Using connections vs. pitching cold

When I pitch articles or event ideas, I always first look to see if I have a contact, or know someone who knows someone. Sometimes I defer pitching an idea because I’m waiting for that connection to arrive.

But when I just go ahead and pitch, interesting things happen. My first New York Times article was the result of a cold pitch. So whenever I need a reminder that cold pitches can work — as long as the idea and timing are right — I think about that experience.

Planning my book tour, I fell into the same old patterns. I quickly followed up on leads and introductions and dragged my feet when I wanted to approach a venue and had no contacts. And again, my fear was unfounded. The very first event I secured — and one I’m most excited about — is a panel discussion at McNally Robinson Booksellers my favorite bookstore in my neighborhood (Soho/West Village). All it took was walking in and introducing myself to the event coordinator and then following up with a well-tailored proposal. I’m proud to say that the event planner emailed the morning after getting my pitch offering me a slot — even though she told me they never do events for career books.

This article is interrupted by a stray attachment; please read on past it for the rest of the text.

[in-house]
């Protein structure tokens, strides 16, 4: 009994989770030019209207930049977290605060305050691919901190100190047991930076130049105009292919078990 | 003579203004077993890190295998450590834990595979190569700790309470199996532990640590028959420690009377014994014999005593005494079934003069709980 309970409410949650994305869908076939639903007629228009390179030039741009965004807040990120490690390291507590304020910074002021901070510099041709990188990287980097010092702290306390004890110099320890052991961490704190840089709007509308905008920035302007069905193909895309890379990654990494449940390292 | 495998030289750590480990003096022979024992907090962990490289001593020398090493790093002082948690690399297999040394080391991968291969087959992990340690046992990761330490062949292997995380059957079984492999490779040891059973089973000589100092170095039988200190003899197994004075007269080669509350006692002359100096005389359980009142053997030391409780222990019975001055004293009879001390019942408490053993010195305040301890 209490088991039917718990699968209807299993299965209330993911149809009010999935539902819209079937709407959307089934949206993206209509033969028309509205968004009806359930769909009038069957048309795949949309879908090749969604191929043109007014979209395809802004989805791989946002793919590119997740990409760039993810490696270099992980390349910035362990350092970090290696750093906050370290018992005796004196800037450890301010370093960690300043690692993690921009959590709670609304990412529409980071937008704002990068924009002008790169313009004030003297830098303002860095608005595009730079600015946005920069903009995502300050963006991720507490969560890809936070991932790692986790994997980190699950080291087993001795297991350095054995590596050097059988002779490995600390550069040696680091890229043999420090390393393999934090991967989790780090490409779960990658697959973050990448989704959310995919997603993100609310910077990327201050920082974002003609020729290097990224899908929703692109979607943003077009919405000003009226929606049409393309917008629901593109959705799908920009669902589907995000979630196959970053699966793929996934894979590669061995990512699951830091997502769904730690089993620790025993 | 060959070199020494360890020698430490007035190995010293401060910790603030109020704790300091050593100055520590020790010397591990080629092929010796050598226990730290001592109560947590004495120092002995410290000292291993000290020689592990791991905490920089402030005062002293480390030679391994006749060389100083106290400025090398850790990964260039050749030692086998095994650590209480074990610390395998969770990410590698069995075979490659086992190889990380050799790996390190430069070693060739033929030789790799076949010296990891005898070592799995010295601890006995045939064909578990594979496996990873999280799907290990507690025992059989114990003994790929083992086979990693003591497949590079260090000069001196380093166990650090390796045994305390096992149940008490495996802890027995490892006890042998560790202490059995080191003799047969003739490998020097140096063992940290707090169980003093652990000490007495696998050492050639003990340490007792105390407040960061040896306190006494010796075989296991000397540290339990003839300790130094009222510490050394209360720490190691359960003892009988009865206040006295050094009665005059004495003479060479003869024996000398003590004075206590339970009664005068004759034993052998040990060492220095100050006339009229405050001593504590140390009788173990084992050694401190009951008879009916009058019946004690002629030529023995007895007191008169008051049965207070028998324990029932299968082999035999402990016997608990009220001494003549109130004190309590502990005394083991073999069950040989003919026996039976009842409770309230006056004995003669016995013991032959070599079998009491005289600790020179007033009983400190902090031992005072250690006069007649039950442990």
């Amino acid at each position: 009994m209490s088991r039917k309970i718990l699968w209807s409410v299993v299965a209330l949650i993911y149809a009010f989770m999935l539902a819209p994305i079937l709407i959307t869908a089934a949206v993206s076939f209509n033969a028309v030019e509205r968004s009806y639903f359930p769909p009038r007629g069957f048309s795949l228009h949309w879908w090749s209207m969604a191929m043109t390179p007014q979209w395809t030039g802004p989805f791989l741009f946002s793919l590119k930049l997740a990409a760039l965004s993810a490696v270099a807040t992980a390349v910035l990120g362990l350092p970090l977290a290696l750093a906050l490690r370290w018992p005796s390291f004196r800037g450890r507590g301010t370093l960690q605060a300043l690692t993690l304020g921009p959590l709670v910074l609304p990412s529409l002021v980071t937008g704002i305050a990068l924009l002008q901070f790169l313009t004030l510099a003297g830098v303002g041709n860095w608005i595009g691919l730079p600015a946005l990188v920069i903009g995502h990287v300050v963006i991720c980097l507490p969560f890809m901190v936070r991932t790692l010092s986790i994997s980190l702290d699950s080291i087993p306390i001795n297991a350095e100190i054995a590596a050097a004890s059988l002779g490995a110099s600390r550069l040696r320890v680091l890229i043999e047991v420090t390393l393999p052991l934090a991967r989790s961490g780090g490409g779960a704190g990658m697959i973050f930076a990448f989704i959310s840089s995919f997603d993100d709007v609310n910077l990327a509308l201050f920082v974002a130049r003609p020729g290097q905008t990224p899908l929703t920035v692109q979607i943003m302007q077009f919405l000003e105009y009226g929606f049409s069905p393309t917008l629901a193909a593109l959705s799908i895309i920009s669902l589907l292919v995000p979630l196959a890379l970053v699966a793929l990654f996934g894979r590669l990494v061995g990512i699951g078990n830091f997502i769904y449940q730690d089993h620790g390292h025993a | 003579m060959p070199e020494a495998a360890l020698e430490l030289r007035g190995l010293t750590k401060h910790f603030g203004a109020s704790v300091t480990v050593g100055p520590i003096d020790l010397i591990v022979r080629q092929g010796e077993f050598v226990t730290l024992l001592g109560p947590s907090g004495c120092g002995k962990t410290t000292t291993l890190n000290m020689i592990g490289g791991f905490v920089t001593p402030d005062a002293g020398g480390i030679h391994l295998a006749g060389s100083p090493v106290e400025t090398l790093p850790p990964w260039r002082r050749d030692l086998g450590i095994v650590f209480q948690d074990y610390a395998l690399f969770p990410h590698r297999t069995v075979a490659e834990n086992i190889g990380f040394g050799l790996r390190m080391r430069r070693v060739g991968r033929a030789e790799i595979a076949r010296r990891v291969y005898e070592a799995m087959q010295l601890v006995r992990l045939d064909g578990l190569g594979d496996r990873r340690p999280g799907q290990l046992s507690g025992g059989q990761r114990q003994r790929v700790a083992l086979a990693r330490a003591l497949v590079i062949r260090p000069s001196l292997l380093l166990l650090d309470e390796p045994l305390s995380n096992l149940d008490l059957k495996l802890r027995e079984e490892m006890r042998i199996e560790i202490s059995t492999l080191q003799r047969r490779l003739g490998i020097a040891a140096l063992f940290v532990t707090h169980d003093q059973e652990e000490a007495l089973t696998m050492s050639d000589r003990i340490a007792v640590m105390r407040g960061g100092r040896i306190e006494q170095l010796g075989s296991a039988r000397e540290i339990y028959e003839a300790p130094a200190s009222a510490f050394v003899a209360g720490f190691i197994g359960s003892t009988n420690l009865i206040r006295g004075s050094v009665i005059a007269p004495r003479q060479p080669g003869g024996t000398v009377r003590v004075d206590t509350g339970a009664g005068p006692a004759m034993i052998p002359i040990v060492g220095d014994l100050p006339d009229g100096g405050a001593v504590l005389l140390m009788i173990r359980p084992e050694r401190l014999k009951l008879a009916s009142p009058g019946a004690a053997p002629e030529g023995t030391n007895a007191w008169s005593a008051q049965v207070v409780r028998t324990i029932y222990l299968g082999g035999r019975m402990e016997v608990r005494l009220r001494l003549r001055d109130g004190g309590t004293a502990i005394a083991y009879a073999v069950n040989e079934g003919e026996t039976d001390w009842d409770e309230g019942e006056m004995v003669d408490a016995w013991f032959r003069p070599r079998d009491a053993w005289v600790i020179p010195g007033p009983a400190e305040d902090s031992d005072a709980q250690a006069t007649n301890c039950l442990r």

Michael Melcher (self-styled career coach to the stars) gave me an emergency coaching session on this very issue a few months ago when I was slipping into pitch avoidance mode. He showed me a pitch he’d used that resulted in a speaking gig at a business school in Milan — a great gig, and a great travel experience. Reading that pitch (and any successful one I’ve written) is another good way to remind myself that it can work. Thinking about traveling to Milan helps too.

Filed under Book Promotion, careers, HeyMarci Blog, The Heymarci Blog, Writing

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